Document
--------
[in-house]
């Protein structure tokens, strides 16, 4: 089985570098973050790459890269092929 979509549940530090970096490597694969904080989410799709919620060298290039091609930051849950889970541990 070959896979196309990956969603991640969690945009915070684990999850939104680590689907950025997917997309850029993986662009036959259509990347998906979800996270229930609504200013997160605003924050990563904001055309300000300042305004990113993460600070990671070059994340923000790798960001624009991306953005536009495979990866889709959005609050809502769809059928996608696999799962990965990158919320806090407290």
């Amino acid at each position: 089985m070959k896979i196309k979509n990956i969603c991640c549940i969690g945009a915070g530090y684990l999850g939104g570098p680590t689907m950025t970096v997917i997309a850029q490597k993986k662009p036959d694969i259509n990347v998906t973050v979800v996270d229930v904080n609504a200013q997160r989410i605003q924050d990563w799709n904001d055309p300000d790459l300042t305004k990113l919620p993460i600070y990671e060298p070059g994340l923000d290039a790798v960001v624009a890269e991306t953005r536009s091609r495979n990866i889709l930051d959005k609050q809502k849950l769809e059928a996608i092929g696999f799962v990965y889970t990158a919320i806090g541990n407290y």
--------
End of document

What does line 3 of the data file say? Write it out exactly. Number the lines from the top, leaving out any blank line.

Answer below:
């Amino acid at each position: 089985m070959k896979i196309k979509n990956i969603c991640c549940i969690g945009a915070g530090y684990l999850g939104g570098p680590t689907m950025t970096v997917i997309a850029q490597k993986k662009p036959d694969i259509n990347v998906t973050v979800v996270d229930v904080n609504a200013q997160r989410i605003q924050d990563w799709n904001d055309p300000d790459l300042t305004k990113l919620p993460i600070y990671e060298p070059g994340l923000d290039a790798v960001v624009a890269e991306t953005r536009s091609r495979n990866i889709l930051d959005k609050q809502k849950l769809e059928a996608i092929g696999f799962v990965y889970t990158a919320i806090g541990n407290y």